Dissociative disorder not otherwise specified is a strange-sounding diagnosis and it is meant to be a ‘residual category’, that it is to say “the predominant feature is a dissociative symptom (ie a disruption in the usually integrative functions of consciousness, memory, identity, or perception of the environment) that does not meet the criteria for any specific dissociative disorder” (APA, 2000, p.503).

How is DDNOS different to dissociative identity disorder?

The diagnostic criteria are given below, but on the whole DDNOS is the diagnosis of choice for partial dissociative identity disorder. The ISSTD Treatment Guidelines make a helpful distinction between two types of DDNOS: ‘not yet’ and ‘not quite’. Type 1a DDNOS is people who do in fact have dissociative identity disorder but have not yet been diagnosed. Type 1b DDNOS is people who do not quite meet the diagnostic criteria for DID — usually because they do not have amnesia between alters, or their alters/parts are not quite ‘separate’ enough to be classified as different identity states. DDNOS is actually the most common dissociative disorder and so there is some debate about whether it should be reformulated: as a ‘residual’ category it is meant to mop up a few cases that do not quite fit into other diagnostic boxes, not be a category all of its own!

Colin Ross (2007, p.142) says that: “The dividing line between dissociative identity disorder and most cases of Dissociative Disorder Not Otherwise Specified is arbitrary. Most cases of DDNOS are partial forms of DID which lack either clear switching of executive control, full amnesia barriers between identity states, or clear differentiation and structure of identity states. They are partial forms of DID with the same patterns of childhood trauma and co-morbidity.”

In summary, many people will be diagnosed with DDNOS because during the diagnostic process they fail to exhibit either amnesia between alters, or sufficiently elaborated alters. Many however may go on to be diagnosed with dissociative identity disorder at a later point, and many may actually have DID but there was not sufficient evidence for it during the brief diagnostic interview, based on the restrictive criteria specified by the DSM-IV.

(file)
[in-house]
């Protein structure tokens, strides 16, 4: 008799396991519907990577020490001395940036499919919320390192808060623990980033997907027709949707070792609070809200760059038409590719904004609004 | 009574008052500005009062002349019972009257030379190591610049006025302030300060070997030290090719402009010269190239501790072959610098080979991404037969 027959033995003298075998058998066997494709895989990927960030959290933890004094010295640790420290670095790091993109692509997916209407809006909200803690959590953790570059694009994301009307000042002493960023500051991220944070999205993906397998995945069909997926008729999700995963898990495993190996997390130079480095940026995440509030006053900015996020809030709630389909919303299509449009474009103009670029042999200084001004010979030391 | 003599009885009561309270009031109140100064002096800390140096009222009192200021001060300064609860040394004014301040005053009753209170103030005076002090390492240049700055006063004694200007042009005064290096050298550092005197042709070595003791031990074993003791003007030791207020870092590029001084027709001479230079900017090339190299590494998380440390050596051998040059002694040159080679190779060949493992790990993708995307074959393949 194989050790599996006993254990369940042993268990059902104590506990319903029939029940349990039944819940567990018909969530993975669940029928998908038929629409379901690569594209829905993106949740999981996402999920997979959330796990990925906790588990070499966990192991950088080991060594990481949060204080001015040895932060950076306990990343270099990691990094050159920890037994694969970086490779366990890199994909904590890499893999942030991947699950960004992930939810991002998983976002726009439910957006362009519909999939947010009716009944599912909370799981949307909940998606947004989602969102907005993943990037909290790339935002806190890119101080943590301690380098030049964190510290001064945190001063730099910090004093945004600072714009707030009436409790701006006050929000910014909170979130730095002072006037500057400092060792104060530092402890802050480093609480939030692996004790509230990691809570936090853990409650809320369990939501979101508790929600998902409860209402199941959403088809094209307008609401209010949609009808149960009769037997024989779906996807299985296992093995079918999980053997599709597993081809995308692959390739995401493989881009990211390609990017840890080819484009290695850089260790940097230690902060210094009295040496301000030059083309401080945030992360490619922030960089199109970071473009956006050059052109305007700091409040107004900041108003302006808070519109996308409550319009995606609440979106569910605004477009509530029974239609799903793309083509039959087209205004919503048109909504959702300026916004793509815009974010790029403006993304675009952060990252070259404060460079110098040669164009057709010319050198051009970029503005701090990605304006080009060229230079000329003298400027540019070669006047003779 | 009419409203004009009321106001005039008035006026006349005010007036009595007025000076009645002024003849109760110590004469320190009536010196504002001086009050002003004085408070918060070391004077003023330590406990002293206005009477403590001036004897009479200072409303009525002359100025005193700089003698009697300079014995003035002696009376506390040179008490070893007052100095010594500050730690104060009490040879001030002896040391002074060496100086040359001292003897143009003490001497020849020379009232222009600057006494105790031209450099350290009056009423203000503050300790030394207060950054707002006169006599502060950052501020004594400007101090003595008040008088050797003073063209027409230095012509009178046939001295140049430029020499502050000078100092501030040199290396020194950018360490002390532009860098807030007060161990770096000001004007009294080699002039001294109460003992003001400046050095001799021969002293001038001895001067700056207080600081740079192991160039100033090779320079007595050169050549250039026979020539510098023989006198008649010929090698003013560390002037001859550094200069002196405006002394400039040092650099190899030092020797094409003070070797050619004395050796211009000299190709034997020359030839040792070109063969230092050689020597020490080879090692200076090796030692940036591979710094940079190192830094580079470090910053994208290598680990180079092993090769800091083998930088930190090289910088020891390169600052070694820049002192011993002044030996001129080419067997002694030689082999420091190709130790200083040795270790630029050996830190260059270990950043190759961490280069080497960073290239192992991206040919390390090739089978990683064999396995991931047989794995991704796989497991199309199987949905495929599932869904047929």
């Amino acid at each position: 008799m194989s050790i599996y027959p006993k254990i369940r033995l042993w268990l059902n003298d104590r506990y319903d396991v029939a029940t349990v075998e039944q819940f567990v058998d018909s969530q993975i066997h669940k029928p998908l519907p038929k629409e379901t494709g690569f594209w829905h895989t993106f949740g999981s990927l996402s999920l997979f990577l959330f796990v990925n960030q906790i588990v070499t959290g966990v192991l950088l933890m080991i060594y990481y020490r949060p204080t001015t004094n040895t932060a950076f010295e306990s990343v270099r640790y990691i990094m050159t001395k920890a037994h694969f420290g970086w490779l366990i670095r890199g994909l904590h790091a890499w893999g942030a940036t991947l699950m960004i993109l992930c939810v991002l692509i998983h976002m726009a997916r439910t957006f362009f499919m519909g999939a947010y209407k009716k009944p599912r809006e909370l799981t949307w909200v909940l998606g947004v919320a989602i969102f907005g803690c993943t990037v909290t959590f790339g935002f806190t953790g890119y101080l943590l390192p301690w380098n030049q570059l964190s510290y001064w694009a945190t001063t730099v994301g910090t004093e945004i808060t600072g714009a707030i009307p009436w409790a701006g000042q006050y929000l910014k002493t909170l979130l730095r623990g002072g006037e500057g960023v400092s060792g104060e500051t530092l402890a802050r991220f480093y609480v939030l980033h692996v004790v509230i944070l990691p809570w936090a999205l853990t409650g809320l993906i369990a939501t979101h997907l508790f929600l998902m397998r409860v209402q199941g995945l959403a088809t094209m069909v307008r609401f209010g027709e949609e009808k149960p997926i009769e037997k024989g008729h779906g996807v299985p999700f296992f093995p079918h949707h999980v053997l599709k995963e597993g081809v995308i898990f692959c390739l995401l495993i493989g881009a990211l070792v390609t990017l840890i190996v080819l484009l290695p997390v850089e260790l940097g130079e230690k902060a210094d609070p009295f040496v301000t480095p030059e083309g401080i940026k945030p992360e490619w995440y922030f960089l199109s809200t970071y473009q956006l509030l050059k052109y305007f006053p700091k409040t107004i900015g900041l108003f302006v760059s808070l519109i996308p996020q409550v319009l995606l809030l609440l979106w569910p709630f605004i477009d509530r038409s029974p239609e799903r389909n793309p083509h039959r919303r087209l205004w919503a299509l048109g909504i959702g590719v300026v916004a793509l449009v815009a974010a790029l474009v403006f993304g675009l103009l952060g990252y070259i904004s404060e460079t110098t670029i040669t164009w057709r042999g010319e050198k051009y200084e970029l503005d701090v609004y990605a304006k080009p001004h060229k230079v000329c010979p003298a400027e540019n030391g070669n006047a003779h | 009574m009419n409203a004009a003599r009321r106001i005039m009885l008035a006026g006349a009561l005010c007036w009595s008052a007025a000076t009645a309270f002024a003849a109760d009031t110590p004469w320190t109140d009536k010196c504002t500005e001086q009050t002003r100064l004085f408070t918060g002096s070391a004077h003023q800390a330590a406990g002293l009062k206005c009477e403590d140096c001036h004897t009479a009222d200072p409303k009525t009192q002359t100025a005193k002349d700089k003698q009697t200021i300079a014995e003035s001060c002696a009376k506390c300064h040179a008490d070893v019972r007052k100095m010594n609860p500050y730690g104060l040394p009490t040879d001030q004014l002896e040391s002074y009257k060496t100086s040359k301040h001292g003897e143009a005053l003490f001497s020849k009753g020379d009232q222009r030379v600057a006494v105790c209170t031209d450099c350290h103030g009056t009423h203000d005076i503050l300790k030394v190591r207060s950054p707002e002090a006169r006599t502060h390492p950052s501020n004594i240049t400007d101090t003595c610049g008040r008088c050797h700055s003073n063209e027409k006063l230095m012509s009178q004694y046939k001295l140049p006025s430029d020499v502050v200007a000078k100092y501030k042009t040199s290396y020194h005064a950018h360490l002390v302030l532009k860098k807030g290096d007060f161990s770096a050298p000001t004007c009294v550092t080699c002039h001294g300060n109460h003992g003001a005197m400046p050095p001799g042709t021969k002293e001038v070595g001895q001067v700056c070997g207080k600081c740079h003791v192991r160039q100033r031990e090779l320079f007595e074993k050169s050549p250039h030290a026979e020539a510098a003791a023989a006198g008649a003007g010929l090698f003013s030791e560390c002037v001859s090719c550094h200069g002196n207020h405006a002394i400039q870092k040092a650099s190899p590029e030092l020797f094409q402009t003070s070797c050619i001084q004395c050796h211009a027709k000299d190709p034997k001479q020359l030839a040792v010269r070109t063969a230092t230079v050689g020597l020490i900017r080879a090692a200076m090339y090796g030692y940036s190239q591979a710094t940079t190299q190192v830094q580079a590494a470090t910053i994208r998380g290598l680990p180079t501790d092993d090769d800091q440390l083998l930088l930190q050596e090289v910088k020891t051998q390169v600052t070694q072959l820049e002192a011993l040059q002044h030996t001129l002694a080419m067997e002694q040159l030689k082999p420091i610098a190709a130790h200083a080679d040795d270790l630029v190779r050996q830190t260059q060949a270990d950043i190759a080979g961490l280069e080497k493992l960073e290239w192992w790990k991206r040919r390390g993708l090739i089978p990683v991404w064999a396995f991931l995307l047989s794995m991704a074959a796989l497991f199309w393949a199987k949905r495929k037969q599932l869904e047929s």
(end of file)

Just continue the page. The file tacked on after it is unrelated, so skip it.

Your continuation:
Symptomatic Principles for Dissociative Disorder Not Otherwise Specified

Diagnostic Criteria (Code 300.15) from DSM-IV:

This category is included for disorders in which the predominant feature is a dissociative symptom (ie, a disruption in the usually integrated functions of consciousness, memory, identity, or perception of the environment) that does not meet the criteria for any specific Dissociative Disorder. Examples include:

  1. Clinical presentations similar to dissociative identity disorder that fail to meet full criteria for this disorder. Examples include presentations in which a) there are not two or more distinct personality states, or b) amnesia for important personal information does not occur.
  2. Derealization unaccompanied by depersonalization in adults.
  3. States of dissociation that occur in individuals who have been subjected to periods of prolonged and intense coercive persuasion (eg, brainwashing, thought reform, or indoctrination while captive).
  4. Dissociative trance disorder: single or episodic disturbances in the state of consciousness, identity, or memory that are indigenous to particular locations and cultures. Dissociative trance involves narrowing of awareness of immediate surroundings or stereotyped behaviours or movements that are experienced as being beyond one’s control. Possession trance involves replacement of the customary sense of personal identity by a new identity, attributed to the influence of a spirit, power, deity, or other person, and associated with stereotyped “involuntary” movements or amnesia and is perhaps the most common Dissociative Disorder in Asia. Examples include amok (Indonesia), bebainan (Indonesia), latah (Malaysia), pibloktoq (Arctic), ataque de nervios (Latin America), and possession (India). The dissociative or trance disorder is not a normal part of a broadly accepted collective cultural or religious practice.
  5. Loss of consciousness, stupor, or coma not attributable to a general medical condition.
  6. Ganser syndrome: the giving of approximate answers to questions (eg, “2 plus 2 equals 5”) when not associated with Dissociative Amnesia or Dissociative Fugue.

 

© PODS 2012

About the Author

Carolyn Spring Google Plus

Carolyn Spring is Director of PODS and developed dissociative identity disorder (DID) as a result of organised abuse in childhood. After studying at Cambridge University, she worked for a number of years in Children's Social Care supporting at-risk families and caring for children who had suffered abuse and neglect. She also has a background in business, having been involved in running small businesses for a number of years, with experience in marketing, website design, IT and training.

Carolyn is also Director of START (Survivors Trauma and Abuse Recovery Trust), the charity running PODS, which enables people to recover from childhood abuse and live healthy lives, both physically and mentally. She is also author of Recovery is my best revenge: my experience of trauma, abuse and dissociation.